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Homily of Bishop William Crean – 5th Sunday of Easter A – 7th May 2023

5th Sunday of Easter A

St. Colman’s Cathedral, Cobh

7th May 2023

“Darkness into Light”

My friends,

“Darkness into Light” is now a national movement. It was founded in 2006. It emerged from the personal turmoil that Joan Freeman, its founder, went through as she endured a personal darkness from which she had a ‘light-bulb’ moment which became a great light personally and for others. Her breakthrough moment came from her reflection on the Pieta by Michelangelo. The Pieta depicts Our Lady supporting the broken body of Jesus. Joan was overwhelmed by this magnificent sculpture hewn from a single piece of white Carrara marble. What struck her most forcefully was the light and compassion of Mary’s face as she held so tenderly the broken body of her son Jesus.

Her inspiration was to desire that as many as need it should have a Pieta experience – a house, a place, a home of support for those who were made fragile by life. No wonder then that so many participate in the Darkness into Light journey.

The great grace that Pieta House brings is the opportunity to talk about the trauma that a death by suicide visits on families. So many join in the walk because they have been touched by the reality of death by suicide.

When a suicide takes place in the community it is very difficult to talk about it – its too close and too painful. There is often a great burden of guilt because of the unanswered and unanswerable questions. We are left wondering as to why?

Joan Freeman was inspired to create spaces where those struggling with meaning, purpose, sadness, joylessness and emptiness can find the support and encouragement in life. For some it is a spiritual crisis – in the words of the psalm “a valley of darkness”. For others it is a series of negative experiences which drag them down where they become vulnerable to substance abuse as a way of coping.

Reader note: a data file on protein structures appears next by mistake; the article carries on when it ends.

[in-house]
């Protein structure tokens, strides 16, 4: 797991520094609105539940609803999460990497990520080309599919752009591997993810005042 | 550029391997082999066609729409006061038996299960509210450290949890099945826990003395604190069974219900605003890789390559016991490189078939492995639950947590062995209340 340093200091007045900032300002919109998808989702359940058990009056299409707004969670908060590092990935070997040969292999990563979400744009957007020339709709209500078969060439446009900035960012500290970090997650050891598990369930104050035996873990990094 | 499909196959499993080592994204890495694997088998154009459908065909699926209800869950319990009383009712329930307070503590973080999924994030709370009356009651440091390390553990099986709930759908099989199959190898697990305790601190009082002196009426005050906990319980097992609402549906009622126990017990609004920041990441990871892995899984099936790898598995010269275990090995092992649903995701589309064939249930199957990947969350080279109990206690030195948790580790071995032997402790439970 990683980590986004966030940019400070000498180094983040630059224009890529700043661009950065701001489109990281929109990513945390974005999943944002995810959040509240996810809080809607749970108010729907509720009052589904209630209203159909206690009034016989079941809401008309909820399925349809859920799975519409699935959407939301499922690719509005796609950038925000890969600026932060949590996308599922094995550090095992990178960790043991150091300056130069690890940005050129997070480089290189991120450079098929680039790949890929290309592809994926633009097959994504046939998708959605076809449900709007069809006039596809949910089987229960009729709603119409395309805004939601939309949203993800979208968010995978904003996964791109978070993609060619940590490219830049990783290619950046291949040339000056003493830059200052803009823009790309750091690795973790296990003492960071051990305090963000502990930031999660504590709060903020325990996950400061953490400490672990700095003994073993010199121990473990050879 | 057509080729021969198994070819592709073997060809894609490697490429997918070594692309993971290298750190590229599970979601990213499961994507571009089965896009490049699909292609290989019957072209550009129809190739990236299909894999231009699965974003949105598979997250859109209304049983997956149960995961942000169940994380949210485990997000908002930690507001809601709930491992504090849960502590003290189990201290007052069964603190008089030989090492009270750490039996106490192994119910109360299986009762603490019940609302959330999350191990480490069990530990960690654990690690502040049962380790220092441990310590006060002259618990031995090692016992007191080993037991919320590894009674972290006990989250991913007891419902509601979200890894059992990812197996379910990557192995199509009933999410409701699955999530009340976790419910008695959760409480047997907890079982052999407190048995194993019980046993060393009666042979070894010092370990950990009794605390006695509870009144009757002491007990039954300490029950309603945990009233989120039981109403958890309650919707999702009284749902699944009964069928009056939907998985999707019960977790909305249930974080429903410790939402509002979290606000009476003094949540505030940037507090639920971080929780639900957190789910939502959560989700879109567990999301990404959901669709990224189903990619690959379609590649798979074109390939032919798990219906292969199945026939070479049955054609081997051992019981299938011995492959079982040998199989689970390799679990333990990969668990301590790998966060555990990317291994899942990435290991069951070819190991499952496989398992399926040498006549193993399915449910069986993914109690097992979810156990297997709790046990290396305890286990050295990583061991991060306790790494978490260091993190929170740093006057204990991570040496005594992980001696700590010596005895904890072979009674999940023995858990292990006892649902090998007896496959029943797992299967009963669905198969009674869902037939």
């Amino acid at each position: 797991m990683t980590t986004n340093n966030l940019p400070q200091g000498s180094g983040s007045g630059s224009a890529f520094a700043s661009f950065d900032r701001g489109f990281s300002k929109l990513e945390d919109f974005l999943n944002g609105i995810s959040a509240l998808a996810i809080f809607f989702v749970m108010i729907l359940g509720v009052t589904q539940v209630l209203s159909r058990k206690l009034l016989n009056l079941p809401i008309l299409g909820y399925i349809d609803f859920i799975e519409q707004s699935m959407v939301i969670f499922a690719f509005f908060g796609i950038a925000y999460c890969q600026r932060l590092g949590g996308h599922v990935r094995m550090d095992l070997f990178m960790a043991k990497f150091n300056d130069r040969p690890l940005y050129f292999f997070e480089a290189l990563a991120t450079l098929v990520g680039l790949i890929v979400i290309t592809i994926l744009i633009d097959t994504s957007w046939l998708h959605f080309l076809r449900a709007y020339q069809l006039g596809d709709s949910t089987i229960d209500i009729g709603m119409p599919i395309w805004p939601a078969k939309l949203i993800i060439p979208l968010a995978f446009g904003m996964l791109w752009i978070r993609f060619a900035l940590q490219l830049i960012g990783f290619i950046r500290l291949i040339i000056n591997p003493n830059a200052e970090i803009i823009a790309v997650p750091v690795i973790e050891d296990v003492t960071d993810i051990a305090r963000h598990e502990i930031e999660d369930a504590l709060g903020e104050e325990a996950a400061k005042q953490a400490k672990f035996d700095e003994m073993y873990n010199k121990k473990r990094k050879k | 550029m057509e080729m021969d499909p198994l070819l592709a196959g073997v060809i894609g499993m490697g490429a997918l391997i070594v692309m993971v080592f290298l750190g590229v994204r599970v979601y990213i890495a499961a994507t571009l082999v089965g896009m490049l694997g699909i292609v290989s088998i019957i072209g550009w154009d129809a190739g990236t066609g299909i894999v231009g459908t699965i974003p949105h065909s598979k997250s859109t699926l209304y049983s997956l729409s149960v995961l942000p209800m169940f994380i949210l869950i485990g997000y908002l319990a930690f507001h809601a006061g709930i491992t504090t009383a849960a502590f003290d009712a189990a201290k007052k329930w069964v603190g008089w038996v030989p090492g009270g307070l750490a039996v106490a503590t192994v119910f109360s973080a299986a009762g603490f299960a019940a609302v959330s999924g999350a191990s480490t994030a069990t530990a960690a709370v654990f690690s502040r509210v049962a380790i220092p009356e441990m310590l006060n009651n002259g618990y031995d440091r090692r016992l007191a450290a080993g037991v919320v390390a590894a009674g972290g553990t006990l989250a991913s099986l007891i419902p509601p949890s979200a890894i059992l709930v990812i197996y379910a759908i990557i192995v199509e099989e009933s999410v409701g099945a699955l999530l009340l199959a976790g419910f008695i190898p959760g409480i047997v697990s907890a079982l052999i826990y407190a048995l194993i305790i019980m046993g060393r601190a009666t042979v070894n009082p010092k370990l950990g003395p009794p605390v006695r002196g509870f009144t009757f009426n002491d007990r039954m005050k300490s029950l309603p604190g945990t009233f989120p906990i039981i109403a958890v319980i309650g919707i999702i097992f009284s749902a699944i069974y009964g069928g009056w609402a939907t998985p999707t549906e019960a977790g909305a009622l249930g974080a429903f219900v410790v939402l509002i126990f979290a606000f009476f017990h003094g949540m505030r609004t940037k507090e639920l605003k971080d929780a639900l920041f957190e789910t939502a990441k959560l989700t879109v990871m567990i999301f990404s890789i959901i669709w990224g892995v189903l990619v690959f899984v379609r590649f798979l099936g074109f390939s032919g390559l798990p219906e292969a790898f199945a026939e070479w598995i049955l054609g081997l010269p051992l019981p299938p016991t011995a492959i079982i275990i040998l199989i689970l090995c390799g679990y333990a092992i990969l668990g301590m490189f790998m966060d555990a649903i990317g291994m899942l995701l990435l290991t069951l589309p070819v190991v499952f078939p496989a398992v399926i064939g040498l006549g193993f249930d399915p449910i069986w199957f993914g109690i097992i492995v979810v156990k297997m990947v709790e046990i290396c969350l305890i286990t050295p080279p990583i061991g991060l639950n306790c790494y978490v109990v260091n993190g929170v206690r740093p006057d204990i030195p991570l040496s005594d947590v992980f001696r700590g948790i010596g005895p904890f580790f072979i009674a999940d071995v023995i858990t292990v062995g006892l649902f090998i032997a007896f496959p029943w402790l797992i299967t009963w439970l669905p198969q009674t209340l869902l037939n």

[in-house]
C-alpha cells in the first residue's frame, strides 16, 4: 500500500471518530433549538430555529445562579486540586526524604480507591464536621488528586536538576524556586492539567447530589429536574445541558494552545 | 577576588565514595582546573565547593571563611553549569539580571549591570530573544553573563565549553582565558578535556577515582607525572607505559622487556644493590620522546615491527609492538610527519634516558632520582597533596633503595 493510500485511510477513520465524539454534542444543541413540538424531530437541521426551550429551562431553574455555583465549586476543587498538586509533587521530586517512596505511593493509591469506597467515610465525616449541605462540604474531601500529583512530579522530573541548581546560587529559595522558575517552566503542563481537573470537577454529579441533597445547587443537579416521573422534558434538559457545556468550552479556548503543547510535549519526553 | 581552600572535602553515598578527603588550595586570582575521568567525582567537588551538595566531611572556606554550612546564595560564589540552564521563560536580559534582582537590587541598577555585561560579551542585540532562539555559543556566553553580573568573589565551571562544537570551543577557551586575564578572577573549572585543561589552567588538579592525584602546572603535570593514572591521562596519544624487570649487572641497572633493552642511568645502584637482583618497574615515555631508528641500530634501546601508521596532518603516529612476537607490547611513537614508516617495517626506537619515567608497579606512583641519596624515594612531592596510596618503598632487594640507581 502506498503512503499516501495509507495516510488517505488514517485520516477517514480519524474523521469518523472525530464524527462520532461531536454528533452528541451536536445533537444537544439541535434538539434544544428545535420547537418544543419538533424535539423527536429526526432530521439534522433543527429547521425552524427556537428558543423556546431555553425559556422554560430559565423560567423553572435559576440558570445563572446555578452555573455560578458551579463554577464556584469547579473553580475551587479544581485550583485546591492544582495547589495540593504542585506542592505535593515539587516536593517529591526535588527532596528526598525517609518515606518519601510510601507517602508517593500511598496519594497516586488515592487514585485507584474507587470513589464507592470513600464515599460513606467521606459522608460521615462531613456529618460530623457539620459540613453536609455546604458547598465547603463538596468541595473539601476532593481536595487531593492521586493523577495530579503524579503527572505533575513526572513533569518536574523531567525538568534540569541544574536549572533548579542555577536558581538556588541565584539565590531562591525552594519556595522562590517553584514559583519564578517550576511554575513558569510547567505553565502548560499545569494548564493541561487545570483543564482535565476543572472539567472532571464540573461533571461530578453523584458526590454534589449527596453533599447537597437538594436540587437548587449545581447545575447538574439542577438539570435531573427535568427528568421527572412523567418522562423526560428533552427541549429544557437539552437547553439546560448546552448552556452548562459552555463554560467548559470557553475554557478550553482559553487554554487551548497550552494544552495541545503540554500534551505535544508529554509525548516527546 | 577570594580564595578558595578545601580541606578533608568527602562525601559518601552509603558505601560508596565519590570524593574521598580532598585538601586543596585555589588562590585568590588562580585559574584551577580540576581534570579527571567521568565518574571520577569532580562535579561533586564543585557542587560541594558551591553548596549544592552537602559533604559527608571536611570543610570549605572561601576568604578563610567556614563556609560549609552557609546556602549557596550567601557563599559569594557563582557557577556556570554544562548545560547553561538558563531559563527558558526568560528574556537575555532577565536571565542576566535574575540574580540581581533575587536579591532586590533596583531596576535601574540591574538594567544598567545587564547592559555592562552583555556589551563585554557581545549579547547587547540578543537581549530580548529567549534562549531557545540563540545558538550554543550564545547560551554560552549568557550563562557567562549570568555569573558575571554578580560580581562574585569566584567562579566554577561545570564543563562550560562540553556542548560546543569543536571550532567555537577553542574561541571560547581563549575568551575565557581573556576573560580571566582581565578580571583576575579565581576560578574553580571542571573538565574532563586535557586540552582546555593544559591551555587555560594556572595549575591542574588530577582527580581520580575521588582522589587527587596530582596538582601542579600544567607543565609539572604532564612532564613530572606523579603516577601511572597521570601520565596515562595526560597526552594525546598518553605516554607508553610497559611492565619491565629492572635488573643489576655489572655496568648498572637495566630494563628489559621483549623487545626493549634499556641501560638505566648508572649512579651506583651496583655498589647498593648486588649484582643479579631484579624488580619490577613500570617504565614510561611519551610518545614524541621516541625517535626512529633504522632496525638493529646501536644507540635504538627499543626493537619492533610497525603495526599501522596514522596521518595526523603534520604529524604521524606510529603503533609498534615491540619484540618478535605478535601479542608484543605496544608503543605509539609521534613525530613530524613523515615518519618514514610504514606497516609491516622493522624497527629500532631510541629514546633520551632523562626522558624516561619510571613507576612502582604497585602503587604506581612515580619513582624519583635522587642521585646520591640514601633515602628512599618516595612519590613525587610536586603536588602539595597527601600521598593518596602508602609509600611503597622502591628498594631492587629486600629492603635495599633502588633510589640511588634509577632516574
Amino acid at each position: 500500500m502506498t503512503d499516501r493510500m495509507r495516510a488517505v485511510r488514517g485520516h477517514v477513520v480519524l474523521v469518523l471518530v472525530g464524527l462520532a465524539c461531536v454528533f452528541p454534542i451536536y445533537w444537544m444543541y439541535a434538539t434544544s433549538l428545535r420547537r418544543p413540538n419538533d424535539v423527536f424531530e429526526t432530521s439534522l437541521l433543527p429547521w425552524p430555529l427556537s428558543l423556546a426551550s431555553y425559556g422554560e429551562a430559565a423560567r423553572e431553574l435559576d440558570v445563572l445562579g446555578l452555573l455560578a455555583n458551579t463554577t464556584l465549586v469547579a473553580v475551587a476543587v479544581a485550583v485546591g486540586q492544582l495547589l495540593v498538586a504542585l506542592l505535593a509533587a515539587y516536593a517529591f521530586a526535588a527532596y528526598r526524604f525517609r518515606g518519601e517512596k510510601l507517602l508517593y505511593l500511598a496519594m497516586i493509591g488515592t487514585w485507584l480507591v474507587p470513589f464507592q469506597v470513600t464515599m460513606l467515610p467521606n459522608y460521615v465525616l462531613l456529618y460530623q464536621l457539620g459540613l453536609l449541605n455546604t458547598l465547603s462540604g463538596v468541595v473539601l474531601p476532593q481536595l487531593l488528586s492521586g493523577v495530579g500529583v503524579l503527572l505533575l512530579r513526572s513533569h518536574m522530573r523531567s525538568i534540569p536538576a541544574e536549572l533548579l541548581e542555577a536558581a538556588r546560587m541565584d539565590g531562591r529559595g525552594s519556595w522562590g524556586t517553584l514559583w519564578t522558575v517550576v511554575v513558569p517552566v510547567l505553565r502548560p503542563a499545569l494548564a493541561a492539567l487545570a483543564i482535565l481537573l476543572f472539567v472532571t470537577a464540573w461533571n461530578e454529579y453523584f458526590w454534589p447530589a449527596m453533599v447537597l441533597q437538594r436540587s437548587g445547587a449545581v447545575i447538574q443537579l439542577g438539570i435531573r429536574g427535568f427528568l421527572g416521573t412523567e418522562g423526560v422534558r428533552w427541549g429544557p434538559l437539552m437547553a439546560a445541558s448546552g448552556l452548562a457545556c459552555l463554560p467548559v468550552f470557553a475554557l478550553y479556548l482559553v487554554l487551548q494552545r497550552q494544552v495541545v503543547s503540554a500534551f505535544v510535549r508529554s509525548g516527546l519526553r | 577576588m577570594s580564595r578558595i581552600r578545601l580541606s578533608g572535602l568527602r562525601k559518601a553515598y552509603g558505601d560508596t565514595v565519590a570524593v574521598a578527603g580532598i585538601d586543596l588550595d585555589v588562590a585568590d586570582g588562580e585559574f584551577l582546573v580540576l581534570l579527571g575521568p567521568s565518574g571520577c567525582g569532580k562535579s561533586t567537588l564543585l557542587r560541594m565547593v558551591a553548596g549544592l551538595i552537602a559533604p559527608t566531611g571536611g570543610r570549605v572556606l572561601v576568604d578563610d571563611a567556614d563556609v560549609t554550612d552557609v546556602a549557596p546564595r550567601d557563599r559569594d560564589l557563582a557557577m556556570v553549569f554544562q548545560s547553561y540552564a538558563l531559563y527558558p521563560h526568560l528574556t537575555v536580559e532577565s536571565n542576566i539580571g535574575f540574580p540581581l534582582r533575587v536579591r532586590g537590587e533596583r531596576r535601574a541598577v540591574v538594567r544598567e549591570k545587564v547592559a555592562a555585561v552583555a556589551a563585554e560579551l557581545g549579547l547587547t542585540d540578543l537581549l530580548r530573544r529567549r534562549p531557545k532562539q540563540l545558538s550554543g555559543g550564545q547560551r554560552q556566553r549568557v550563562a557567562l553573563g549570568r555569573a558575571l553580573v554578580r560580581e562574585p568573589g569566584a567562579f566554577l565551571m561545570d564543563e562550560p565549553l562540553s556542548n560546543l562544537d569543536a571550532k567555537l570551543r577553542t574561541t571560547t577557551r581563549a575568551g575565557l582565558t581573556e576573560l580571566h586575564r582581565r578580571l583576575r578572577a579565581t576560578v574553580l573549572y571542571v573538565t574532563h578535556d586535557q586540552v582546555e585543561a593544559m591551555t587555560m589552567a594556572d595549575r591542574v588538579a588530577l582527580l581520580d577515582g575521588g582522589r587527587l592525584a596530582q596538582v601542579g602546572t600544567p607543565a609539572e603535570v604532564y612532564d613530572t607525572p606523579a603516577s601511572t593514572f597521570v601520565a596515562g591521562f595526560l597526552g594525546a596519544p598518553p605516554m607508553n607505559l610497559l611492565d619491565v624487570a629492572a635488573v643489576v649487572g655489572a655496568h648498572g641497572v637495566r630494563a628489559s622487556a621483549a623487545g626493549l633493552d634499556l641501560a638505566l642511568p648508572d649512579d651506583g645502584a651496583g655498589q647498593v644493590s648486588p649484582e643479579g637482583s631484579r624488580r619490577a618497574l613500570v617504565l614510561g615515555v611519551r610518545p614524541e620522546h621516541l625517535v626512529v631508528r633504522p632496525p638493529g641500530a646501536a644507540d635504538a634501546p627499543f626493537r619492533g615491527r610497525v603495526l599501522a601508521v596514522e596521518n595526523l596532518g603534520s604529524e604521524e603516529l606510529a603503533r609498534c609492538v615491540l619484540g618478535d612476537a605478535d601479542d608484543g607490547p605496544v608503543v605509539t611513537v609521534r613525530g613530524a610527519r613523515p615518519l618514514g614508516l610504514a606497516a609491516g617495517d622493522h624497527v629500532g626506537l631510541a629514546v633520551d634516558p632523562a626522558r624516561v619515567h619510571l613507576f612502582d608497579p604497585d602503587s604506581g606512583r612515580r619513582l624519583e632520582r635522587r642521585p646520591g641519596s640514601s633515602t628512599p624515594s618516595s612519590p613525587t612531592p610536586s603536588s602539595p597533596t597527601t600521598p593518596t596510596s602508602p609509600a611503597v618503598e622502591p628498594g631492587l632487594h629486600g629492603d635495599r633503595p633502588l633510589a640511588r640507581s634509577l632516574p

Looking at society as a whole – suicide does not discriminate either by age, sex, or status. However, we know that some groups are more vulnerable than others – young men more than young women; young travellers over the settled community. For all of us it raises serious questions about the changes taking place among us and its effects on people. Questions by way of employment for many people – left to work for low pay and limited contracts. The lack of housing which is playing havoc with families. The emergence of a two-tier society where one half are relatively well off and the rest are left to struggle on the edge of poverty.

Add the growing absence of a spiritual core to people’s outlook on life and we have the ingredients of a very turbulent future because a sense of unfairness generates frustration and anger.

The opening lines of to-day’s Gospel

“Do not let your hearts be troubled Jesus says

Trust in God still, and trust in me

There are many rooms in my Father’s house

If there were not, I would have told you” Later on he adds

“I am the Way, the Truth and the Life”

Our prayer doesn’t save from life’s pain and loss – it does enable and empower us not to be broken by its strain.

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